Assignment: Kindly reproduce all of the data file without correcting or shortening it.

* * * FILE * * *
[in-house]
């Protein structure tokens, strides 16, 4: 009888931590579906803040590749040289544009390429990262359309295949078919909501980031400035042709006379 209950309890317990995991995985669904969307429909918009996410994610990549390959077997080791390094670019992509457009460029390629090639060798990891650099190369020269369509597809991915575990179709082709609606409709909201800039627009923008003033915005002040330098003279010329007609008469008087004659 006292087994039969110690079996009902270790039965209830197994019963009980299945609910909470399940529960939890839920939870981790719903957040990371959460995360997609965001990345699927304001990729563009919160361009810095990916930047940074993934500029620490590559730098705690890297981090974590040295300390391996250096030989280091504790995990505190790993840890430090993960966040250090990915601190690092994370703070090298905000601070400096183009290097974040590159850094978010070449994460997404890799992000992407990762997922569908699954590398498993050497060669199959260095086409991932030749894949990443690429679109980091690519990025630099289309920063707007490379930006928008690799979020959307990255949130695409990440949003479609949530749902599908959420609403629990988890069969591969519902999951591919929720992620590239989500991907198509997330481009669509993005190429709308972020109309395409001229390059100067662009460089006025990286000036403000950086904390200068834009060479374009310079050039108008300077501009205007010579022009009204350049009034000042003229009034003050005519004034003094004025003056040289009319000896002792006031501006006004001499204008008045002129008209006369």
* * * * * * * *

[in-house]
């Protein structure tokens, strides 16, 4: 009888931590579906803040590749040289544009390429990262359309295949078919909501980031400035042709006379 209950309890317990995991995985669904969307429909918009996410994610990549390959077997080791390094670019992509457009460029390629090639060798990891650099190369020269369509597809991915575990179709082709609606409709909201800039627009923008003033915005002040330098003279010329007609008469008087004659 006292087994039969110690079996009902270790039965209830197994019963009980299945609910909470399940529960939890839920939870981790719903957040990371959460995360997609965001990345699927304001990729563009919160361009810095990916930047940074993934500029620490590559730098705690890297981090974590040295300390391996250096030989280091504790995990505190790993840890430090993960966040250090990915601190690092994370703070090298905000601070400096183009290097974040590159850094978010070449994460997404890799992000992407990762997922569908699954590398498993050497060669199959260095086409991932030749894949990443690429679109980091690519990025630099289309920063707007490379930006928008690799979020959307990255949130695409990440949003479609949530749902599908959420609403629990988890069969591969519902999951591919929720992620590239989500991907198509997330481009669509993005190429709308972020109309395409001229390059100067662009460089006025990286000036403000950086904390200068834009060479374009310079050039108008300077501009205007010579022009009204350049009034000042003229009034003050005519004034003094004025003056040289009319000896002792006031501006006004001499204008008045002129008209006369």